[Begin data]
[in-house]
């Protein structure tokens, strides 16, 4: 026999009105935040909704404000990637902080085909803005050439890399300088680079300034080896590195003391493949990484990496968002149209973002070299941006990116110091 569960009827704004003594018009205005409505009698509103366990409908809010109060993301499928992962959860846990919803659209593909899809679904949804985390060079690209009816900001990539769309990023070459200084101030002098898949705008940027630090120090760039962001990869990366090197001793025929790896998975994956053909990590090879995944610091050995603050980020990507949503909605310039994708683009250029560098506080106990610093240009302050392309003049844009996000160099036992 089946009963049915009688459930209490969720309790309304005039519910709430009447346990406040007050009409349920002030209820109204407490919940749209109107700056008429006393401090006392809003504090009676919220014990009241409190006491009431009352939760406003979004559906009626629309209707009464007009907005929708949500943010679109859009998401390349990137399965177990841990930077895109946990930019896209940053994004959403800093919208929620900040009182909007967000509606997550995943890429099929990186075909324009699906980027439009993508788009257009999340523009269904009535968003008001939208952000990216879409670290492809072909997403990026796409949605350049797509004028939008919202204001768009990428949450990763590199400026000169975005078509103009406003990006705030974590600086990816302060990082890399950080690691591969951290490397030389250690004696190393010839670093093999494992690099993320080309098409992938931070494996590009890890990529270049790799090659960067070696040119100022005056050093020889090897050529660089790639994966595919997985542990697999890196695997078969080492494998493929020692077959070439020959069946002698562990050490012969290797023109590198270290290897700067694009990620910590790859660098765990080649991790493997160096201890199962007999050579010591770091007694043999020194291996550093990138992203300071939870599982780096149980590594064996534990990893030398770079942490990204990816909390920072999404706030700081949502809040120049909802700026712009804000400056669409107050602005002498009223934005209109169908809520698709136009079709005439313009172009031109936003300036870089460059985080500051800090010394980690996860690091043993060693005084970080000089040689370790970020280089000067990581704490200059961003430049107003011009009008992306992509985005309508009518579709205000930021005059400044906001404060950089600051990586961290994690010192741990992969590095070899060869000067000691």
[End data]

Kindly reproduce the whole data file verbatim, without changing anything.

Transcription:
[in-house]
């Protein structure tokens, strides 16, 4: 026999009105935040909704404000990637902080085909803005050439890399300088680079300034080896590195003391493949990484990496968002149209973002070299941006990116110091 569960009827704004003594018009205005409505009698509103366990409908809010109060993301499928992962959860846990919803659209593909899809679904949804985390060079690209009816900001990539769309990023070459200084101030002098898949705008940027630090120090760039962001990869990366090197001793025929790896998975994956053909990590090879995944610091050995603050980020990507949503909605310039994708683009250029560098506080106990610093240009302050392309003049844009996000160099036992 089946009963049915009688459930209490969720309790309304005039519910709430009447346990406040007050009409349920002030209820109204407490919940749209109107700056008429006393401090006392809003504090009676919220014990009241409190006491009431009352939760406003979004559906009626629309209707009464007009907005929708949500943010679109859009998401390349990137399965177990841990930077895109946990930019896209940053994004959403800093919208929620900040009182909007967000509606997550995943890429099929990186075909324009699906980027439009993508788009257009999340523009269904009535968003008001939208952000990216879409670290492809072909997403990026796409949605350049797509004028939008919202204001768009990428949450990763590199400026000169975005078509103009406003990006705030974590600086990816302060990082890399950080690691591969951290490397030389250690004696190393010839670093093999494992690099993320080309098409992938931070494996590009890890990529270049790799090659960067070696040119100022005056050093020889090897050529660089790639994966595919997985542990697999890196695997078969080492494998493929020692077959070439020959069946002698562990050490012969290797023109590198270290290897700067694009990620910590790859660098765990080649991790493997160096201890199962007999050579010591770091007694043999020194291996550093990138992203300071939870599982780096149980590594064996534990990893030398770079942490990204990816909390920072999404706030700081949502809040120049909802700026712009804000400056669409107050602005002498009223934005209109169908809520698709136009079709005439313009172009031109936003300036870089460059985080500051800090010394980690996860690091043993060693005084970080000089040689370790970020280089000067990581704490200059961003430049107003011009009008992306992509985005309508009518579709205000930021005059400044906001404060950089600051990586961290994690010192741990992969590095070899060869000067000691």